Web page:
27. with ________ bone loss (angular bone loss) the bone loss does not occur in a plane parallel to the CEJs of adjacent teeth
  28. distribution of bone loss can be: (2)
    • generalized
    • localized
  29. which bone loss occurs in isolated areas with less than 30% of sites involved?
    localized bone loss
  30. which bone loss occurs evenly throughout the dental arches, with more than 30% of the sites involved?
  31. the severity of bone loss is described as: (3)
    • slight
    • moderate
    • severe
  32. the measurement of the distance in millimeters from the CEJ to the base of the sulcus or periodontal pocket is:
    CAL clinical attachment loss
  33. bone loss: 1-2mm:
  34. bone loss: 3 to 4 mm
  35. bone loss: 5mm or greater
  36. ADA Case Type I:
  37. ADA Case Type II
    mild or slight periodontitis
  38. ADA Case Type III
    moderate periodontitis
  39. ADA Case Type IV
    advanced or severe periodontitis
  40. is there radiographic change seen on a radiograph in the bone for a type I disease?
  41. what case type are mild crestal changes?
    case type II mild or slight periodontitis
  42. the lamina dura becomes unclear and fuzzy and no longer appears to be a continuous radiopaque line. Horizontal bone loss is seen more often in this type of disease
    type II mild or slight periodontitis
  43. 3-4mm apical to CEJ, clinically BOP may occur, pocket depths from attachment loss may be present and areas of recession may be seen in this type:
    type II mild or slight periodontitis
  44. which type might horizontal or vertical bone loss be present, localized or generalized?
    type III moderate periodontitis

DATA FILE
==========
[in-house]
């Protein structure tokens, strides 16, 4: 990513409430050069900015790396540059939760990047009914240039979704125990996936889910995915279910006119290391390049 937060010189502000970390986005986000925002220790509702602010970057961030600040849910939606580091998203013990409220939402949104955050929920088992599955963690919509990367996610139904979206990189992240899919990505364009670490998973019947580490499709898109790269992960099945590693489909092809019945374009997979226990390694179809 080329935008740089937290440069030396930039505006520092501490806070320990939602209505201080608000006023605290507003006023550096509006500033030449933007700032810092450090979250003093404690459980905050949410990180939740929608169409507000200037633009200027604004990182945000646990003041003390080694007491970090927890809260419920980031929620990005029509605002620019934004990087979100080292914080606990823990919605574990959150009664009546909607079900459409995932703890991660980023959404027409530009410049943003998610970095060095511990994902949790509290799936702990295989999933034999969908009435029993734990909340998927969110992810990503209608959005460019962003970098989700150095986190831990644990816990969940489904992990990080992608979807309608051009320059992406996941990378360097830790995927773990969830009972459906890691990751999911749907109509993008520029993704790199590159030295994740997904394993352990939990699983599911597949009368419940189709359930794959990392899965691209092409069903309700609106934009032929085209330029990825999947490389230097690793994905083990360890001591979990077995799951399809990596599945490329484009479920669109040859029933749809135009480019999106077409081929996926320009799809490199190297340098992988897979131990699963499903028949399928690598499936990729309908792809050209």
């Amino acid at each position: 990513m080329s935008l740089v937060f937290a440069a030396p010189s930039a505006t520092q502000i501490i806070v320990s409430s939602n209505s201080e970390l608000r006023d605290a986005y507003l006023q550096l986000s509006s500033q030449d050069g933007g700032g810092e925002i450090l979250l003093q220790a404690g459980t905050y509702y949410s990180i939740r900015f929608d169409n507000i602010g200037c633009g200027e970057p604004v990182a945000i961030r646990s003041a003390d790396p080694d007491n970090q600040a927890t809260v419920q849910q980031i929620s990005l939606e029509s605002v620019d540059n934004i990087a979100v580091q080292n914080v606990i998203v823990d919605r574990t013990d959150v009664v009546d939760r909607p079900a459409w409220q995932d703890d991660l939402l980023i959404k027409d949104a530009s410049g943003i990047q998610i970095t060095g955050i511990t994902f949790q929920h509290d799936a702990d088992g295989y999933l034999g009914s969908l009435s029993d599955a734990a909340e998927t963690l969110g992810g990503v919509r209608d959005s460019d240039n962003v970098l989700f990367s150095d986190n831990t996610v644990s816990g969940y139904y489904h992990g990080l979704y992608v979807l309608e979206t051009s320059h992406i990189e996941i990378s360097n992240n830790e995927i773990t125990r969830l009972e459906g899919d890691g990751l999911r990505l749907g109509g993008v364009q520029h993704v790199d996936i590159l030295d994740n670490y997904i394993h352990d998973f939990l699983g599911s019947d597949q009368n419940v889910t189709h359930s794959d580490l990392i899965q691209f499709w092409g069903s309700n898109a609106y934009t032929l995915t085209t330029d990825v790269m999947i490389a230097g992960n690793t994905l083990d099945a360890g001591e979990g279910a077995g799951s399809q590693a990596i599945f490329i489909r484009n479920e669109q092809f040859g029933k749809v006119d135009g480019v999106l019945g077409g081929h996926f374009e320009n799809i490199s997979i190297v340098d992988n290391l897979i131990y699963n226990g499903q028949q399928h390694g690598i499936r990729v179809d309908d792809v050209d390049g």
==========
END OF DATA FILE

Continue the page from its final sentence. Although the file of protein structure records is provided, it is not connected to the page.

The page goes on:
45. alveolar bone level 4-6 mm apical to the CEJs of adjacent teeth. furcation involvement or the extension of perio between the roots of the multirooted teeth may be seen with this disease type:
    type III moderate periodontitis
  46. recession, furcation involvement areas, and slight mobility = type:
    type III moderate periodontitis
  47. the pattern of bone loss may be horizontal or vertical and the alveolar bone level is 6mm or greater from the CEJ.
    type IV advanced or severe periodontitis
  48. the effect of certain _________, tobacco use, and someone with ________ are predisposing risk factors for perio
    • medications
    • diabetes
  49. a stonelike concretion that forms on the crowns and roots of teeth due to calcification of bacterial plaque
  50. calculus on a radiograph appears as a pointed or irregular radiopaque projection extending from the _____ _____ surfaces
    proximal root
  51. may appear as a ringlike radiopacity encircling the cervical portion of the tooth, nodular projection, or smooth radiopacity on a root surface:
  52. _______ ________ act as potential food traps and lead to the accumulation of food debris and bacterial deposits
    defective restorations
  53. T/F open or loose contacts of restorations, uneven marginal ridges, overhangs, and inadequate margins contribute to periodontal disease
Card Set
ch 32 radiology
ch 32 radiology